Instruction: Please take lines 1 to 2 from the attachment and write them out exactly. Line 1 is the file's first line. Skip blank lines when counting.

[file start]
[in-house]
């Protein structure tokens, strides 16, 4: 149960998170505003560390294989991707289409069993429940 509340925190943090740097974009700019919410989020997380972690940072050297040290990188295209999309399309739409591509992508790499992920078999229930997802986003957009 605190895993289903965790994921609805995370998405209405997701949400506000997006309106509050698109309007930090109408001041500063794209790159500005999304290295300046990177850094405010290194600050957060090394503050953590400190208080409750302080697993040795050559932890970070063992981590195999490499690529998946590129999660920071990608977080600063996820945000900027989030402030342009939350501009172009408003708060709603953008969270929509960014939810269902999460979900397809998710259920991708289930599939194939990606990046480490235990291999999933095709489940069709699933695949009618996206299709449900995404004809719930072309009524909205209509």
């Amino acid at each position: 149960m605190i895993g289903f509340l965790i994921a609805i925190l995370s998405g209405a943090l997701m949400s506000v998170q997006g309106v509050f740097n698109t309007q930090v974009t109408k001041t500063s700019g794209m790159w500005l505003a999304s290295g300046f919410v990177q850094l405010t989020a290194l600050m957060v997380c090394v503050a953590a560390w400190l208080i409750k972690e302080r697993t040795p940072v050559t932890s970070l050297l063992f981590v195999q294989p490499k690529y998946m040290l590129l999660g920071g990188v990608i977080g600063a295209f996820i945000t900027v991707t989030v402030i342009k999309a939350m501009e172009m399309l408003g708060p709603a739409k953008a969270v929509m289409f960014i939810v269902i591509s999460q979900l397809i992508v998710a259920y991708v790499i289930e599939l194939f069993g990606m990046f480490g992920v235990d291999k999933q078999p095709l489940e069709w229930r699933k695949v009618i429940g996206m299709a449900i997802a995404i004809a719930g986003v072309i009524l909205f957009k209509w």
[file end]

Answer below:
[in-house]
């Protein structure tokens, strides 16, 4: 149960998170505003560390294989991707289409069993429940 509340925190943090740097974009700019919410989020997380972690940072050297040290990188295209999309399309739409591509992508790499992920078999229930997802986003957009 605190895993289903965790994921609805995370998405209405997701949400506000997006309106509050698109309007930090109408001041500063794209790159500005999304290295300046990177850094405010290194600050957060090394503050953590400190208080409750302080697993040795050559932890970070063992981590195999490499690529998946590129999660920071990608977080600063996820945000900027989030402030342009939350501009172009408003708060709603953008969270929509960014939810269902999460979900397809998710259920991708289930599939194939990606990046480490235990291999999933095709489940069709699933695949009618996206299709449900995404004809719930072309009524909205209509």